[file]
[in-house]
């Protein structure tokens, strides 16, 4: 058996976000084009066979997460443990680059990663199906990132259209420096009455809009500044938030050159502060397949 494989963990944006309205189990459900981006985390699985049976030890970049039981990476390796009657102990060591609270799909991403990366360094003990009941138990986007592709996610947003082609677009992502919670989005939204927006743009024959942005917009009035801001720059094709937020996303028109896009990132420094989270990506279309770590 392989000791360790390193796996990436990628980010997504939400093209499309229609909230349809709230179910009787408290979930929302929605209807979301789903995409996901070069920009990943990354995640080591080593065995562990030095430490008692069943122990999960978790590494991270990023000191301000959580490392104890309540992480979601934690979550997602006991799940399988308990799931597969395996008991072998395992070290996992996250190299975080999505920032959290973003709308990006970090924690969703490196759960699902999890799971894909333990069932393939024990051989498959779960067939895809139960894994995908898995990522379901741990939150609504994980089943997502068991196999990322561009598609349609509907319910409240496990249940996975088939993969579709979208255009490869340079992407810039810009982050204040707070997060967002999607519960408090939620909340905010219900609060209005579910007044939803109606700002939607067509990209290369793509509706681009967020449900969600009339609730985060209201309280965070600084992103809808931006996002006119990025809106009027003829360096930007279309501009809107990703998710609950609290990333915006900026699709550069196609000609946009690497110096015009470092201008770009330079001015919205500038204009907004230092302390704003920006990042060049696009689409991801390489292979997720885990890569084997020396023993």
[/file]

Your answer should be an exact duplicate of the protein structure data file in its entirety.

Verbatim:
[in-house]
């Protein structure tokens, strides 16, 4: 058996976000084009066979997460443990680059990663199906990132259209420096009455809009500044938030050159502060397949 494989963990944006309205189990459900981006985390699985049976030890970049039981990476390796009657102990060591609270799909991403990366360094003990009941138990986007592709996610947003082609677009992502919670989005939204927006743009024959942005917009009035801001720059094709937020996303028109896009990132420094989270990506279309770590 392989000791360790390193796996990436990628980010997504939400093209499309229609909230349809709230179910009787408290979930929302929605209807979301789903995409996901070069920009990943990354995640080591080593065995562990030095430490008692069943122990999960978790590494991270990023000191301000959580490392104890309540992480979601934690979550997602006991799940399988308990799931597969395996008991072998395992070290996992996250190299975080999505920032959290973003709308990006970090924690969703490196759960699902999890799971894909333990069932393939024990051989498959779960067939895809139960894994995908898995990522379901741990939150609504994980089943997502068991196999990322561009598609349609509907319910409240496990249940996975088939993969579709979208255009490869340079992407810039810009982050204040707070997060967002999607519960408090939620909340905010219900609060209005579910007044939803109606700002939607067509990209290369793509509706681009967020449900969600009339609730985060209201309280965070600084992103809808931006996002006119990025809106009027003829360096930007279309501009809107990703998710609950609290990333915006900026699709550069196609000609946009690497110096015009470092201008770009330079001015919205500038204009907004230092302390704003920006990042060049696009689409991801390489292979997720885990890569084997020396023993």